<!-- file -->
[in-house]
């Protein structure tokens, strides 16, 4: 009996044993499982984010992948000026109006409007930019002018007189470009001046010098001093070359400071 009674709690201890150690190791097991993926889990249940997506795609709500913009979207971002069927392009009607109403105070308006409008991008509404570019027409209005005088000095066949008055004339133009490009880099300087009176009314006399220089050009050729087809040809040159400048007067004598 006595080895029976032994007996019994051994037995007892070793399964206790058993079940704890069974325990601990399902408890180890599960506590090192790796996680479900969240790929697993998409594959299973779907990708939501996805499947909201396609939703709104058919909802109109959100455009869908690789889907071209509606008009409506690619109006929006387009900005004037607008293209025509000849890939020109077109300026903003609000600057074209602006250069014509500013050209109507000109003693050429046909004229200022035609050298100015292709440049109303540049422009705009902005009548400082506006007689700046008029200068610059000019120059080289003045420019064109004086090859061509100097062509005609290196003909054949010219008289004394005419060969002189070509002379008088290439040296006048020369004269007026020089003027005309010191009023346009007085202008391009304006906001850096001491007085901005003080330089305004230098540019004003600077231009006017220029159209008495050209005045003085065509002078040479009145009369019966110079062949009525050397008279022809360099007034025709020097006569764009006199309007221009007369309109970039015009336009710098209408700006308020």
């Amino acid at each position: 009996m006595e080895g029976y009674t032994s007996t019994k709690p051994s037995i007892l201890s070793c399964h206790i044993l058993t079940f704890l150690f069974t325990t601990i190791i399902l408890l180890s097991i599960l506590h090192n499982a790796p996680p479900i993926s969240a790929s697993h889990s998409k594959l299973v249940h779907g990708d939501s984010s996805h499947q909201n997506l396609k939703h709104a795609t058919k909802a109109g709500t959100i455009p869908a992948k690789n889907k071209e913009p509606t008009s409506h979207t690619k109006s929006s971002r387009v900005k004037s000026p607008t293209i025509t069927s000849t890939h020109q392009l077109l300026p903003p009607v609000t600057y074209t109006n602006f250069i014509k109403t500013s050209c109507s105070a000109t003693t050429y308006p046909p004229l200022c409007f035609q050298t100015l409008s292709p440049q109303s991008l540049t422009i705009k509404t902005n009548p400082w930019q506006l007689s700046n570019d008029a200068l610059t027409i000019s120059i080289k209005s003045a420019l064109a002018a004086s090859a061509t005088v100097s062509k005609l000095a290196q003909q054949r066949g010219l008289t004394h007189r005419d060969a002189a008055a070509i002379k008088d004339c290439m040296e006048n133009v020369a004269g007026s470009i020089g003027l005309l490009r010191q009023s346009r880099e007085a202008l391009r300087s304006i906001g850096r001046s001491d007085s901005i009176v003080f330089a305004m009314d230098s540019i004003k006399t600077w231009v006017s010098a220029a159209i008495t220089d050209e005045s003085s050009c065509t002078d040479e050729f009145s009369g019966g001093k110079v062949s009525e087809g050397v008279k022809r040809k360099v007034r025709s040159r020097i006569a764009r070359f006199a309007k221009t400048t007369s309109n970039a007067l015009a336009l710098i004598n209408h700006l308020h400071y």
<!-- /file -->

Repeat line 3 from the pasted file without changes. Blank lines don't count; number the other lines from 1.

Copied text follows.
């Amino acid at each position: 009996m006595e080895g029976y009674t032994s007996t019994k709690p051994s037995i007892l201890s070793c399964h206790i044993l058993t079940f704890l150690f069974t325990t601990i190791i399902l408890l180890s097991i599960l506590h090192n499982a790796p996680p479900i993926s969240a790929s697993h889990s998409k594959l299973v249940h779907g990708d939501s984010s996805h499947q909201n997506l396609k939703h709104a795609t058919k909802a109109g709500t959100i455009p869908a992948k690789n889907k071209e913009p509606t008009s409506h979207t690619k109006s929006s971002r387009v900005k004037s000026p607008t293209i025509t069927s000849t890939h020109q392009l077109l300026p903003p009607v609000t600057y074209t109006n602006f250069i014509k109403t500013s050209c109507s105070a000109t003693t050429y308006p046909p004229l200022c409007f035609q050298t100015l409008s292709p440049q109303s991008l540049t422009i705009k509404t902005n009548p400082w930019q506006l007689s700046n570019d008029a200068l610059t027409i000019s120059i080289k209005s003045a420019l064109a002018a004086s090859a061509t005088v100097s062509k005609l000095a290196q003909q054949r066949g010219l008289t004394h007189r005419d060969a002189a008055a070509i002379k008088d004339c290439m040296e006048n133009v020369a004269g007026s470009i020089g003027l005309l490009r010191q009023s346009r880099e007085a202008l391009r300087s304006i906001g850096r001046s001491d007085s901005i009176v003080f330089a305004m009314d230098s540019i004003k006399t600077w231009v006017s010098a220029a159209i008495t220089d050209e005045s003085s050009c065509t002078d040479e050729f009145s009369g019966g001093k110079v062949s009525e087809g050397v008279k022809r040809k360099v007034r025709s040159r020097i006569a764009r070359f006199a309007k221009t400048t007369s309109n970039a007067l015009a336009l710098i004598n209408h700006l308020h400071y």